@ mcmonap, can you please give me an exmple on this
> although these can be difficult to implement with locking and concurrency issues

@rdrunner
you are absolutely right using GUID in multi database is the best choise, that was a problem in older DBMSs when they didn't support GUID right..?


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davidlars99Author Commented:
BTW, is it a good idea to have letters instead of numbers in Primary Key, like Northwind's Customers table's CustomerID..?
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mcmonapCommented:
Hi davidlars99,

An example of the issues with concurrency would be when two users wich to create a new record and both have to request a new key for their record - one is going to have to wait for the other.

For me by far the biggest advantage of using a number for the primary key is that you can use the IDENTITY property to set the number to auto-increment, no worries with populating this primary key field and no worries about duplication since it is all handled internally by SQL server.  This is article has details about primary key fields:
http://www.sql-server-performance.com/q&a5.asp
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TMacTCommented:
Hi davidlars99,

I guess in attempting to answer you question, I tried to determine why you "would" use different starting values in PK columns.

I am in agreement with rdrunner and mcmonap that INT is the better choice for a PK, and that there is not a benefit to "avoiding to use same starting point values"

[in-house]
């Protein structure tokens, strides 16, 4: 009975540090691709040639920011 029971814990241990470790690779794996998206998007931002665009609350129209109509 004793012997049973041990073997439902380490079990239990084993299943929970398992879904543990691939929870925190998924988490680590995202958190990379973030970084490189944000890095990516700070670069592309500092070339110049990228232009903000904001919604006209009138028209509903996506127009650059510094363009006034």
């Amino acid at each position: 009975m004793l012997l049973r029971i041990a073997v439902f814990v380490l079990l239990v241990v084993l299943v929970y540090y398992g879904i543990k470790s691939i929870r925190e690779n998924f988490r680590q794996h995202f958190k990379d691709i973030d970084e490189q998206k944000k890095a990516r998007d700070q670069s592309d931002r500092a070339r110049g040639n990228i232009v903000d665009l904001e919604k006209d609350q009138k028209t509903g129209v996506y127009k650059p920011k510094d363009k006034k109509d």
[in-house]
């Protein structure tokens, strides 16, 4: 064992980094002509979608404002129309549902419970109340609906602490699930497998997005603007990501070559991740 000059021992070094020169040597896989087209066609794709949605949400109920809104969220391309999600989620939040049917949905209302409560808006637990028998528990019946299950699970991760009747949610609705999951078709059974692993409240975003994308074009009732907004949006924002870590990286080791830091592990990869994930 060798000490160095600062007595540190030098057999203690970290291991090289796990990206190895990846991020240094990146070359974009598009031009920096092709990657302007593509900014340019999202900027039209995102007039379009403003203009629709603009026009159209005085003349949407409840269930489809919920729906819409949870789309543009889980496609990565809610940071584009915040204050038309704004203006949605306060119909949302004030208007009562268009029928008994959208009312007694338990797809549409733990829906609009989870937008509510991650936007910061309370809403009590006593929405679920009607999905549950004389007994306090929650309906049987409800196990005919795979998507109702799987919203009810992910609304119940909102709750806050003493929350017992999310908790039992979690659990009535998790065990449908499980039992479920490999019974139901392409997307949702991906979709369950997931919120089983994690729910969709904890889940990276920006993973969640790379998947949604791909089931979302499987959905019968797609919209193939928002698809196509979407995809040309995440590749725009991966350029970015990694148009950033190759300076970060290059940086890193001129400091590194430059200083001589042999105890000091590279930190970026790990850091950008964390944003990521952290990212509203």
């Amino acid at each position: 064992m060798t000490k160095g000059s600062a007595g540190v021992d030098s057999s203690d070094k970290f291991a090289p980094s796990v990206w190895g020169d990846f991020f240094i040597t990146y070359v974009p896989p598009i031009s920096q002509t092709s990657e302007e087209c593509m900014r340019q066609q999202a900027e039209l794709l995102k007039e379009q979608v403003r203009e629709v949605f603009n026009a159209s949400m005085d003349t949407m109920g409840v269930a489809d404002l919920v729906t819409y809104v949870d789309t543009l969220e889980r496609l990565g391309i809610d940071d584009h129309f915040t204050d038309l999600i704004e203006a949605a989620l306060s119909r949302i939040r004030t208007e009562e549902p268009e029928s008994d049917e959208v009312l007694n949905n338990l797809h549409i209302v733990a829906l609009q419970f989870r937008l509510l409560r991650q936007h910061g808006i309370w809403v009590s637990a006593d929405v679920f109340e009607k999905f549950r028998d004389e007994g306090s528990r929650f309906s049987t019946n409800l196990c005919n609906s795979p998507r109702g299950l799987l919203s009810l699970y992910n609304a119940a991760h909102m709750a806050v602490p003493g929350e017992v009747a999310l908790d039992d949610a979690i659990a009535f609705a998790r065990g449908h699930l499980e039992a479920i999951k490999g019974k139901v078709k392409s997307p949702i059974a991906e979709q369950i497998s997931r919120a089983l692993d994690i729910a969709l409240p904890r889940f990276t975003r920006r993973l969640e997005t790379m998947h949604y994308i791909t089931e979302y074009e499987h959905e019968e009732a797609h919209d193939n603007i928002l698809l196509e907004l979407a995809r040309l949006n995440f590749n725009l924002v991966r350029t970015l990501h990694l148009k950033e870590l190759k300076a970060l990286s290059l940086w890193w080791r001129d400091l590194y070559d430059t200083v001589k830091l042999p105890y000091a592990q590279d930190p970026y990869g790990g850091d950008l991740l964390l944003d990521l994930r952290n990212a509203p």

In 95% of systems that I have designed or worked on, the Primary Key for each table is a Identify Column of type INT. It auto increments, is very quick to retrieve and creates one of the smallest indexes. It is also and efficient variable in most programming languages.

... TMacT

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cyimxtckCommented:
The one issue that you can face in using int as the primary key is that you must perform an action (DML) before you can retrieve it.

For example I am architecting a SQL Server 2008 DB/Application and you cannot say "SQL Server, give me a unique 'key' please."  SQL Server has no functions like Oracle does (Sequence  SEQ.NEXTVAL) such that you can get a unique key without performing DML.  With that in mind I used GUID for our application because I cannot use NEWSEQUENTIALID (it can only be used when insering into the database similar to INT in that it must be assigned from the table) I can use NEWID() in a procedure.

Something like:

declare x as GUID
set x = NEWID()

exec SPROC_PersonID
(
  x
, y
, z
)

exec SPROC_PersonAddress
(
  x
, y
, z
)

maybe you are using a linked server and one goes to another DB.

If you are in fact using DML 100% of the time in order to create a need for ID to be needed/created you can use the SCOPE_IDENTITY.

declare x as GUID
set x = SCOPE_IDENTITY()

exec SPROC_PersonID
(
  x
, y
, z
)

exec SPROC_PersonAddress
(
  x
, y
, z
)

Hope this helps,

B
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rdrunnerCommented:
Warning about the last comment...

The scope_Identity function will return the last ID that was created by SQL Server in the current function scope. (e.g.: Not created by a trigger logging something etc...)

So this function must be called AFTER you insert a row into a table.

Take a look here:
http://msdn.microsoft.com/en-us/library/ms190315.aspx